Karuizawa 30 yo 1981 (55,8%, N°1 Drinks for LMdW, sherry butt #162, 584 btl.)

Nose: not exactly the opening I was expecting, but that’s not a bad thing here. It’s sweet and quite fruity. Black cherries, wild strawberries, lots of dates and a hint of passion fruits. Also notes of lacquered pork belly. Sweet pipe tobacco. Huge notes of polished oak, sandalwood I’d say, with some ‘good’ wood glue. And a whole array of tiny notes like cinnamon, lychee, incense, rum, eucalyptus and sugared nuts. Quite perfect.
Mouth: more powerful now, and quite smoky. Earthy notes, a certain farminess as well. Lots of tobacco again. Then chocolate coated nuts and coffee beans. Cured ham. Bread crust. Sweetness of dates and figs too, as well as hints of fresher fruits (honeydew melon). A bit of sweet liquorice.
Finish: almost as long as a trip to Japan, still quite sweet, showing coal, honey and polished oak. Even a slight medicinal herbalness in the end.

This was pretty much an instant favourite. The fruity sweetness is outstanding. No sulphur nonsense either. And great to see the roundness is coupled to a bit more earthy power on the palate. A gem. Around € 315. Still a few bottles available!

Tuesday, February 19, 2013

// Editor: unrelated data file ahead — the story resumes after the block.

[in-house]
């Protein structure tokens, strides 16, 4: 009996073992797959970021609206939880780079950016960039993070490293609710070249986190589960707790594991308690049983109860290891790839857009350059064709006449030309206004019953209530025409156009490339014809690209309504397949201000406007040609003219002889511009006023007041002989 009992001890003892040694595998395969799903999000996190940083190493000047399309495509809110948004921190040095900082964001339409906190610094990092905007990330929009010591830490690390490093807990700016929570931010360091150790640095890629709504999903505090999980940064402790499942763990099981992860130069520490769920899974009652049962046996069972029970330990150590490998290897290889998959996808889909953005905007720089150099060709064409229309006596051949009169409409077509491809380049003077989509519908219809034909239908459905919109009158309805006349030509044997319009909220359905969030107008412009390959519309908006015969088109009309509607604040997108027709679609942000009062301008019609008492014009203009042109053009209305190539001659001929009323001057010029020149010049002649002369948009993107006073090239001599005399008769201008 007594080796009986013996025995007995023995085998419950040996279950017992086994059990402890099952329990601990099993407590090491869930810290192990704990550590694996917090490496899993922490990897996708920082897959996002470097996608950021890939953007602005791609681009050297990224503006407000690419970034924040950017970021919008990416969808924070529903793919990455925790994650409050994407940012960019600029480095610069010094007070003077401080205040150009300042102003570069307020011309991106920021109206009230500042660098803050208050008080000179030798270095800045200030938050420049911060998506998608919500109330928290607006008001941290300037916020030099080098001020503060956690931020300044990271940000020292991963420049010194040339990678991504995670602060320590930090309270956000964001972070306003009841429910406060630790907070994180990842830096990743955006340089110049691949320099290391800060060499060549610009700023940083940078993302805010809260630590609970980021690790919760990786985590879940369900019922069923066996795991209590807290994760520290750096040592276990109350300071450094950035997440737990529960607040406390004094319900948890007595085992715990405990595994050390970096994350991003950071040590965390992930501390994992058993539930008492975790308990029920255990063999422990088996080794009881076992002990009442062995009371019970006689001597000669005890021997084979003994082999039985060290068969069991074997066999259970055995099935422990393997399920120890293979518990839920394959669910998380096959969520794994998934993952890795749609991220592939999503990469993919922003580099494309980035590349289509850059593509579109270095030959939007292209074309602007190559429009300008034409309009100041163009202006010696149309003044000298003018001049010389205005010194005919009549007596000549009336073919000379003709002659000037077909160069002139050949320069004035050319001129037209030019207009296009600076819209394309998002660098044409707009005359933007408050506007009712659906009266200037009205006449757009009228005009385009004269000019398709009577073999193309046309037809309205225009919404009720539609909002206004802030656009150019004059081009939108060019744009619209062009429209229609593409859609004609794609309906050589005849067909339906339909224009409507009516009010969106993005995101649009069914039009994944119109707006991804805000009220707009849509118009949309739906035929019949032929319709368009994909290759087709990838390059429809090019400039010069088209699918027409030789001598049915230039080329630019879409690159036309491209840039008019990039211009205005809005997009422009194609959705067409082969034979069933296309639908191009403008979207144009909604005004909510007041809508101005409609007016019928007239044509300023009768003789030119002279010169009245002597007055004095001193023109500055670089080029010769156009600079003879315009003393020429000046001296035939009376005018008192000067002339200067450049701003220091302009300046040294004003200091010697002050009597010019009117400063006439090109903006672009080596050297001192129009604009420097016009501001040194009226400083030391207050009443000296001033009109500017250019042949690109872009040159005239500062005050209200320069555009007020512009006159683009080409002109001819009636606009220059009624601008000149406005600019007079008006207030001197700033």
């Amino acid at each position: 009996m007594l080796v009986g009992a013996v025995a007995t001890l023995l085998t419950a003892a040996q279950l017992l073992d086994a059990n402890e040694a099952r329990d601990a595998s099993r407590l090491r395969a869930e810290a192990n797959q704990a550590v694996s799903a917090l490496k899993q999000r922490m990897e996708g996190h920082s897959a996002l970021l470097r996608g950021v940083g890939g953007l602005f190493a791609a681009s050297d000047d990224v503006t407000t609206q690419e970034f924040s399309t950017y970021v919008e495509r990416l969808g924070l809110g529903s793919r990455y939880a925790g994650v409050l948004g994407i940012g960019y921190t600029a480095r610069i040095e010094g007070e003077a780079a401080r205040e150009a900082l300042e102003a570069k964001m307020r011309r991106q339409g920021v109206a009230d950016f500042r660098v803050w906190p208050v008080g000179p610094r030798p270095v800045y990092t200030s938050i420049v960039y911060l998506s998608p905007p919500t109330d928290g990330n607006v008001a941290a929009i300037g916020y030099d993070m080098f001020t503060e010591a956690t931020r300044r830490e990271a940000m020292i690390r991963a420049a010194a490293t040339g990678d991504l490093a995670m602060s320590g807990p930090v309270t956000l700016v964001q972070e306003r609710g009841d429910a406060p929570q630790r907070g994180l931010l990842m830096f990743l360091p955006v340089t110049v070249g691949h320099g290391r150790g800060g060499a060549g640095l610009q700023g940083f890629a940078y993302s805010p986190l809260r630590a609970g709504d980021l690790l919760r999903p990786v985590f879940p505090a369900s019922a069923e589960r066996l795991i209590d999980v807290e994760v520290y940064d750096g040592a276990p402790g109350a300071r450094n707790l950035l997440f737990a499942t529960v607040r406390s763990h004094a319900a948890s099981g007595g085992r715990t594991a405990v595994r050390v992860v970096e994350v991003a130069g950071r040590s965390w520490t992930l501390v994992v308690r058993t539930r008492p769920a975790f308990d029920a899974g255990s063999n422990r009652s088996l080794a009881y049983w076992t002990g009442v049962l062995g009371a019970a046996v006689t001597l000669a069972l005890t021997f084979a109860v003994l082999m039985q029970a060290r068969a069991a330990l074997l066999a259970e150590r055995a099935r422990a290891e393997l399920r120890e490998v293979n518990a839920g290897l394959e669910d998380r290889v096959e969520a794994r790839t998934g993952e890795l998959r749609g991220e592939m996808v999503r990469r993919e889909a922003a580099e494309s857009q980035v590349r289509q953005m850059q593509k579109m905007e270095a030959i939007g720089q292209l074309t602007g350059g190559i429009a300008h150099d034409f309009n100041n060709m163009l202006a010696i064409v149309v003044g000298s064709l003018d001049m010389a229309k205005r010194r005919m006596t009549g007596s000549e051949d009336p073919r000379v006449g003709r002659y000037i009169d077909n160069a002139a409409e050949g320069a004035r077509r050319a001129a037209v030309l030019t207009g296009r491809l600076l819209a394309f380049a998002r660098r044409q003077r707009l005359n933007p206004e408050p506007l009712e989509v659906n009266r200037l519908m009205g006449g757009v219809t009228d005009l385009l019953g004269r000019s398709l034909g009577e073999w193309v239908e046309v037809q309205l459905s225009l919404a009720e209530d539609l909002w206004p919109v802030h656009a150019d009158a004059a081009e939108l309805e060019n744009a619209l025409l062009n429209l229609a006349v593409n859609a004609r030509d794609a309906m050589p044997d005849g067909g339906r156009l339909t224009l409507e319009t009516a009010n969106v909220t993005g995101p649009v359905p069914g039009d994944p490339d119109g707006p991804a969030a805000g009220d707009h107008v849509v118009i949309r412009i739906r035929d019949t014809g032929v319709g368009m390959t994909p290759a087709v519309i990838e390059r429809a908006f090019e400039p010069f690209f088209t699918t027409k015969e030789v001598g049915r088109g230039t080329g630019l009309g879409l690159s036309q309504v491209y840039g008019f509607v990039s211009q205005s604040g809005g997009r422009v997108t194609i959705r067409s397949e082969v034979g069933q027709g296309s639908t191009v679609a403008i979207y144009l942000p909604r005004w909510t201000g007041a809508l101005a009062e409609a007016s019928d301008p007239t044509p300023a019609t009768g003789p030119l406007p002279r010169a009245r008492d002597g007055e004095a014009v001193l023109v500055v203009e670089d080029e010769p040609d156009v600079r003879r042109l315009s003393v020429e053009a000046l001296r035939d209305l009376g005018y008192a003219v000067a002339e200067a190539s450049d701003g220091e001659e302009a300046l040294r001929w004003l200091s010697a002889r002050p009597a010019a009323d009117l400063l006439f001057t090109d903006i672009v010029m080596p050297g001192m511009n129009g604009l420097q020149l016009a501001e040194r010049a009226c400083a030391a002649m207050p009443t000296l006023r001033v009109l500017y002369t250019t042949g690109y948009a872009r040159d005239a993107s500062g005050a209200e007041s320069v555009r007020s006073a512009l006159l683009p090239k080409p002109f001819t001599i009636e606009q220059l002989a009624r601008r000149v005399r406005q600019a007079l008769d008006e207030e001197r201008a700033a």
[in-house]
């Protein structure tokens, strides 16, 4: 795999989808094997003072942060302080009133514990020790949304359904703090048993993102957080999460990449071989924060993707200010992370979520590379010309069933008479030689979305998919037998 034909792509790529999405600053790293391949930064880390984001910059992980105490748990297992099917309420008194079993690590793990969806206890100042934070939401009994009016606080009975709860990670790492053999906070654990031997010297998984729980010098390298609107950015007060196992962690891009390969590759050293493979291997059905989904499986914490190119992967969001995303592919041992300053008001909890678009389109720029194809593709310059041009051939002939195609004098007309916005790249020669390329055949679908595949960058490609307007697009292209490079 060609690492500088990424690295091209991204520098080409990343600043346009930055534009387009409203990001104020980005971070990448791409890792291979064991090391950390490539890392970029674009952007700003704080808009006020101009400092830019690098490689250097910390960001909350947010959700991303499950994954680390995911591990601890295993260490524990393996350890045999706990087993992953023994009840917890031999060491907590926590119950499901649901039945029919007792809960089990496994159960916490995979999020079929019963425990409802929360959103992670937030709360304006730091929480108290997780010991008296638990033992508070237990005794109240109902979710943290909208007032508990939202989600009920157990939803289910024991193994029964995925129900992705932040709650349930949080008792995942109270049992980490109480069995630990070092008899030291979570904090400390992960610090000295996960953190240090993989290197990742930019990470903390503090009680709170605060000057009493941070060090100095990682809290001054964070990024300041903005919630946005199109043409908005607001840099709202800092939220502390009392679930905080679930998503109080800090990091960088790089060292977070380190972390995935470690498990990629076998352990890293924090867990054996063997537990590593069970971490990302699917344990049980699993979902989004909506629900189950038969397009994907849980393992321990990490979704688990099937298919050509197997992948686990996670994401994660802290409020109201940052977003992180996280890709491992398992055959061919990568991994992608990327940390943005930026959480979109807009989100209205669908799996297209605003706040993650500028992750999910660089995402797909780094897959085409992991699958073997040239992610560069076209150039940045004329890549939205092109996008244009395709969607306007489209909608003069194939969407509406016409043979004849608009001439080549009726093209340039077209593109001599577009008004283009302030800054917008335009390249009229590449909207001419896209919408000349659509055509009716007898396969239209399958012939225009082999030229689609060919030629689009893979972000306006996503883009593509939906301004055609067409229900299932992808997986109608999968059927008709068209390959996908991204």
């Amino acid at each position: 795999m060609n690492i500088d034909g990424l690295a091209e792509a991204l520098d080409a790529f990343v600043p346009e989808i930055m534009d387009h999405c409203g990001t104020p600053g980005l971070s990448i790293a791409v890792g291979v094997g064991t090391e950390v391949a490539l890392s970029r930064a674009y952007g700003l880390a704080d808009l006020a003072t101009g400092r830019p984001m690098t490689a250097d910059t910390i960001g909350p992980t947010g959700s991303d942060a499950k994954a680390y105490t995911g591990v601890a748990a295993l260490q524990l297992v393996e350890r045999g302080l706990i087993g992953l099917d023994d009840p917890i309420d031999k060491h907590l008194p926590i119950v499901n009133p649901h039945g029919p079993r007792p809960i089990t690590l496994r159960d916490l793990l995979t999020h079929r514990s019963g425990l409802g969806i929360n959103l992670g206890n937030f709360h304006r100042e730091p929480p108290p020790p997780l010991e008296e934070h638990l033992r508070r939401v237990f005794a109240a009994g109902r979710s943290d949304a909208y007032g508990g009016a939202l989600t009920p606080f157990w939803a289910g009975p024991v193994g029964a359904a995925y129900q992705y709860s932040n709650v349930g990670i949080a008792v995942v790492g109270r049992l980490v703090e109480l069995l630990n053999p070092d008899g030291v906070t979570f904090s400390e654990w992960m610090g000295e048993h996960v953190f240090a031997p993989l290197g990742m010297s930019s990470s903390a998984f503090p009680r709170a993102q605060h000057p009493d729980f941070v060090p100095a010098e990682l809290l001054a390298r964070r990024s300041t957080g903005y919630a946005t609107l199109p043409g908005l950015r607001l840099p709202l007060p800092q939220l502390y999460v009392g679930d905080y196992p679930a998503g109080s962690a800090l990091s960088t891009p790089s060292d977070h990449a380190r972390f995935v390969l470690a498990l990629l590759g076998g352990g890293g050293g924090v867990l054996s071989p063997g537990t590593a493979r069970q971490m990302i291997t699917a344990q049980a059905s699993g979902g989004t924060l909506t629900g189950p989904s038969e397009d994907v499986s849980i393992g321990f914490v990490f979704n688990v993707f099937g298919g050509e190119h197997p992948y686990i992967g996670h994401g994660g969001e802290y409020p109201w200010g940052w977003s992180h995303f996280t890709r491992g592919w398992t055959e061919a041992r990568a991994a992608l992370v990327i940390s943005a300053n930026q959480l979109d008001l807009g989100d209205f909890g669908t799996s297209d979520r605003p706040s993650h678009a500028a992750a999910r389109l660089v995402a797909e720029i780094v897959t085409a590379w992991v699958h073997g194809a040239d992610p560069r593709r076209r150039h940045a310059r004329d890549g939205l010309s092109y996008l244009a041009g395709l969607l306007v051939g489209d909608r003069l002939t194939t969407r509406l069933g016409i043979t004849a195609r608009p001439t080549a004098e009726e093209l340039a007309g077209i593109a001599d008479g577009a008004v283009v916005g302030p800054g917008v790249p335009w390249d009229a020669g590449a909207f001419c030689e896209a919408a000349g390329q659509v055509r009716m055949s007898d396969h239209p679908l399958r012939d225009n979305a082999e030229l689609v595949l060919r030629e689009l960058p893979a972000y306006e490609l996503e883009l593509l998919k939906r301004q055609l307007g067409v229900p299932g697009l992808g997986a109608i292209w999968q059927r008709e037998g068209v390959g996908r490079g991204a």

SMWS Japan: 20th Anniversary Special Event & Release

Post by Stefan of Tokyo Whisky Hub.

This year marks the 20th anniversary of the Scotch Malt Whisky Society's Japan chapter and to kick off the celebrations, the SMWS-J is hosting an event at The Cellar Bar of the Rihga Royal Hotel in Osaka on March 17th (14:00-16:00). There will be various other events throughout the country, but the first one had to be in Osaka, because that's where it all began. In 1993, Watanabe-san of Tenma Shoten set up the first overseas branch of the Society there - a bold move at a time when single cask, cask strength bottlings were a lot rarer than they are now. The people at Whisk-e took over the running of the branch from 2001, but they continued to work with Watanabe-san for many years thereafter.
David Croll, head of the SMWS-J, explains: "We were introduced to the then Society Managing Director Richard Gordon and Chairman Willie Phillips during a trip they made to Japan in 2000. Richard was very keen to have the Society bottle Japanese whiskies and encouraged us to enter into discussions with Japanese distillers. The first bottlings - 4 single casks from the Yoichi distillery - emerged in 2002 and since then, the Society has also bottled whiskies from Hakushu, Miyagikyo and Yamazaki."